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Solar Water Heater Circuit with Battery Charger

Solar Water Heater Circuit with Battery Charger

The proposed solar water heater with battery charger controller circuit explains a simple method of utilizing the excess solar energy from a solar panel for heating water in water tanks or swimming pools or poultry egg chambers. Normally the circuit also functions like an automatic solar battery charger, and simultaneously powers domestic electrical appliances.

Understanding Solar Charging

Solar energy is abundantly available across the globe and it's free to use. It's all about laying down a solar energy collector or simply a solar PV panel, and harness the available resource.

In this blog and in many other sites you might have come across various efficient solar battery charger circuits. However these circuits generally speak about using the solar panel for  acquiring electrical energy.

While functioning, the involved regulators/chargers stabilize the solar voltage such that the output voltage becomes suitable for the connected battery which is normally a 12V lead acid battery.

Since normally a solar panel is designed for generating voltages in excess of 12V, that is around 20 to 30 volts, the process of stabilization completely neglects the excess voltage which is either shunted to ground or cancelled out through electronic circuitry.

In the present article we learn a simple method of converting excess solar energy to heat even while charging a battery, and operating household appliances safely together.

The circuit functioning may be understood with the following points:

Using Excess Unused Solar Power for Heating Water

In the given solar water heater with battery charger controller circuit diagram, let's assume at peak sunshine the attached solar panel is capable of generating around 24V.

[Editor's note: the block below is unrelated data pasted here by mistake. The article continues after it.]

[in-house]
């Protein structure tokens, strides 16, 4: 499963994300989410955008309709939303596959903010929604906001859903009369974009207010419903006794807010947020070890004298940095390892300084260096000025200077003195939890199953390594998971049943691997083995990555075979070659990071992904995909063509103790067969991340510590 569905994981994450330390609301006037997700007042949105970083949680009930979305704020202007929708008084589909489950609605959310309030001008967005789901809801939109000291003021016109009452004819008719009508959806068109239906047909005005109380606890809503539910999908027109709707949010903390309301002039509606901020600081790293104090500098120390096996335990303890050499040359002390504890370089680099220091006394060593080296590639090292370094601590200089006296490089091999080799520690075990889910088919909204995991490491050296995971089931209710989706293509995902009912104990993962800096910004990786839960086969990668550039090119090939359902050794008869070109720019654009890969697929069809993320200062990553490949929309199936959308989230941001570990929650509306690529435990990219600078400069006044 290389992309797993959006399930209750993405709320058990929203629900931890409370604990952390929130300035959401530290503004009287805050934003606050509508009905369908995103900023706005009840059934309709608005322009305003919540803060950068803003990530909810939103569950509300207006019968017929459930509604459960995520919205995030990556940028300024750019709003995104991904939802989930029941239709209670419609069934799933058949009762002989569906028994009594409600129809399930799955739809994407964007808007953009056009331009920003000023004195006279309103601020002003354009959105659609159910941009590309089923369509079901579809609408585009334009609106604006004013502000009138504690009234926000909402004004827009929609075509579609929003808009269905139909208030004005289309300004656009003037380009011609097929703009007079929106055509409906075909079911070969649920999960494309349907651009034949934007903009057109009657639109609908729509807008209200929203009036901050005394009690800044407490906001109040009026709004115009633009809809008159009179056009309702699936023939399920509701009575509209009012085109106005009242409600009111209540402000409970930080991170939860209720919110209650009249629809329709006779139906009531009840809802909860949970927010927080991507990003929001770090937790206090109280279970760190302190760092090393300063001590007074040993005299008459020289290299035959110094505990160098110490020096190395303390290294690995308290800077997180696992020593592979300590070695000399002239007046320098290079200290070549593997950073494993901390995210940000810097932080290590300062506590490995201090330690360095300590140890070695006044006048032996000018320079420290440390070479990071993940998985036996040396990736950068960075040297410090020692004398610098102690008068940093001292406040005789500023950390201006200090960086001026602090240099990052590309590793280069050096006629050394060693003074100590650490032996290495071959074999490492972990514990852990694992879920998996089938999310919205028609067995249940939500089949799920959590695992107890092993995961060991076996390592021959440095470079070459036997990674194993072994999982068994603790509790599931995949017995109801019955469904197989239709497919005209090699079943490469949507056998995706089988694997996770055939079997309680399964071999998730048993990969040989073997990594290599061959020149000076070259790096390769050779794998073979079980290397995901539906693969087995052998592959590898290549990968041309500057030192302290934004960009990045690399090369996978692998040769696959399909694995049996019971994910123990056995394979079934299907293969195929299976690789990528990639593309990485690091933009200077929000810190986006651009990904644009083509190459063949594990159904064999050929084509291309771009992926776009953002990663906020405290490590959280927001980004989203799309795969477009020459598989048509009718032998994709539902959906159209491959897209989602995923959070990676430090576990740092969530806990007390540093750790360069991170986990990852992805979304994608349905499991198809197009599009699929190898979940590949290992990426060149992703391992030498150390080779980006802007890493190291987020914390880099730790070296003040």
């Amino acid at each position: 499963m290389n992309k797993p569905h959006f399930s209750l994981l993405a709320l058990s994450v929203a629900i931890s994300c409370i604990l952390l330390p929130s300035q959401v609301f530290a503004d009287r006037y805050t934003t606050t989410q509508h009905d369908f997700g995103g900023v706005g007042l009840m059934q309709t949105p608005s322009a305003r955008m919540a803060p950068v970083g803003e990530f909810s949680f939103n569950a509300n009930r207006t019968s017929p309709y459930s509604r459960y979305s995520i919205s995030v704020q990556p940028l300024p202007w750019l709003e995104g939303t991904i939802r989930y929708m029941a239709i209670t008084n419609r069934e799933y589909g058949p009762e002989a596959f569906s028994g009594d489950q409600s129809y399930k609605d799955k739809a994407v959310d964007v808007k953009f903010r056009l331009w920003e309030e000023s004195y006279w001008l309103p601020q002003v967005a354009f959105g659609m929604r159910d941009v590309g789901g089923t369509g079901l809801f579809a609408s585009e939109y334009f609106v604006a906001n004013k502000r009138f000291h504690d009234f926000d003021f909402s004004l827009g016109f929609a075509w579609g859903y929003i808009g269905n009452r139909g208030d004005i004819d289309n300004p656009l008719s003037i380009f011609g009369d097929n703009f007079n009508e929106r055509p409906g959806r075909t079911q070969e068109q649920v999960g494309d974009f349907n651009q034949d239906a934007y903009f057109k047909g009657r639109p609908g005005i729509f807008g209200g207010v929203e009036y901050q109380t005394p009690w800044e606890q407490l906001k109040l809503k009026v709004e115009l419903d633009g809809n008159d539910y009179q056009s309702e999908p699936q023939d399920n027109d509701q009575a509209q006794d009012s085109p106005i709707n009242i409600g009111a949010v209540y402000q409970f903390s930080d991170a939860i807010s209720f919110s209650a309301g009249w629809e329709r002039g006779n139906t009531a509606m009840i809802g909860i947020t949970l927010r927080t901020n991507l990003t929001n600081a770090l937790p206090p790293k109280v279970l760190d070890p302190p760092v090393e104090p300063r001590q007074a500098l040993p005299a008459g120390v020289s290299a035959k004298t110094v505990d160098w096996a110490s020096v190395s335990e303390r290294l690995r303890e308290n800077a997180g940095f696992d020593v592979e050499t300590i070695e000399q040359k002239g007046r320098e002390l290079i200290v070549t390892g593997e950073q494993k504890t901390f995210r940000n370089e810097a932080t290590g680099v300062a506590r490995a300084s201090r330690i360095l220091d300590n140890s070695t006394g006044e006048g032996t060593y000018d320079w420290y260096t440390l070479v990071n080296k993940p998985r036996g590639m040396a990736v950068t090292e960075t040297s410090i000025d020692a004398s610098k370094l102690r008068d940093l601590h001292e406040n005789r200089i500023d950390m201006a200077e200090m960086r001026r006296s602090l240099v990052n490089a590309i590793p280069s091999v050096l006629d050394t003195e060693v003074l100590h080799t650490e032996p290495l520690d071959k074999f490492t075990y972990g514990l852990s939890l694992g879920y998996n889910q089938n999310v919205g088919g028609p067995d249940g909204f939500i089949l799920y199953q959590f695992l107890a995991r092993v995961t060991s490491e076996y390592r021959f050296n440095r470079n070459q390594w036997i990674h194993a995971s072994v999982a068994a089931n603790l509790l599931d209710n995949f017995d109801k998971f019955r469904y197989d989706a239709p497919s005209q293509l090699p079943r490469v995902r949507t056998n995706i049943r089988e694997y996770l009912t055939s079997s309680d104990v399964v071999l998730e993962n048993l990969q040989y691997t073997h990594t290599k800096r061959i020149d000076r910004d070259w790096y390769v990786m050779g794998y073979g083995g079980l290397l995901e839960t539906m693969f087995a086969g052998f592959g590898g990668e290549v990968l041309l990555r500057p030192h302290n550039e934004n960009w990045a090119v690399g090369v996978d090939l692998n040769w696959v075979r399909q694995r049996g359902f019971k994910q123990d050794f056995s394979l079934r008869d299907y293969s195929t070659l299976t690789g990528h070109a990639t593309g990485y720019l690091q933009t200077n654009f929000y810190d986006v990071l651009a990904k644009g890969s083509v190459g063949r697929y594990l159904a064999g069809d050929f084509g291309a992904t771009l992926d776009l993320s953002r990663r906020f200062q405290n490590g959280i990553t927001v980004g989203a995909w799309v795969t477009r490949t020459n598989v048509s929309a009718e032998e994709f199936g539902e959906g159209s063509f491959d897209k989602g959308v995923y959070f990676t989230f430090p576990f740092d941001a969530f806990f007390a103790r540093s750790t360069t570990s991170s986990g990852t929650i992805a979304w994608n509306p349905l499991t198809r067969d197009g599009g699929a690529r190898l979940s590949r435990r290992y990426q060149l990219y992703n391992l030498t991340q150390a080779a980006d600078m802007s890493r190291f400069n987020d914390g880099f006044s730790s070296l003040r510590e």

In the diagram we can see a couple of opamps positioned in between the solar input and the battery charging outlet.

The opamp at the left is basically set for allowing the specified charging voltage to its right hand side stages.

For a 12V battery this voltage would be around 14.4V.

RV1 is therefore adjusted such that the output of the opamp becomes high in case the input voltage exceeds the 14.4V mark.

The opamp at the right is designated as the over charge cut off stage which is responsible for monitoring the charging voltage of the battery, and cut it off when the upper threshold is reached.

This happens when the non inverting input of U1B senses the higher threshold and shuts off the positive bias to the mosfet which in turn cuts off power to the connected battery.

However the load which is essentially an inverter stays operative, as now it starts deriving the power from the charged battery.

In the course, if the voltage drops even by a few voltages, U1B reverts its output to logic high and the battery once again begins getting charged while simultaneously allowing the connected appliances to remain operative via the common panel voltage.

Meanwhile as discussed in the previous lines, U1A monitors the panel voltage and just like U1B when it instantaneously senses the panel voltage exceeding the 14.4 mark, it switches its output to logic high so that the connected transistors are instantly switched ON.

A DC heater coil can be seen attached across the collector and positive of the transistor.

When the transistor conducts, the coil is shunted across the direct panel voltage, and therefore it instantly begins getting hot.

The low resistance of the coil pulls lot of current from the panel which forces the voltage to drop below the set 14.4 level for U1A.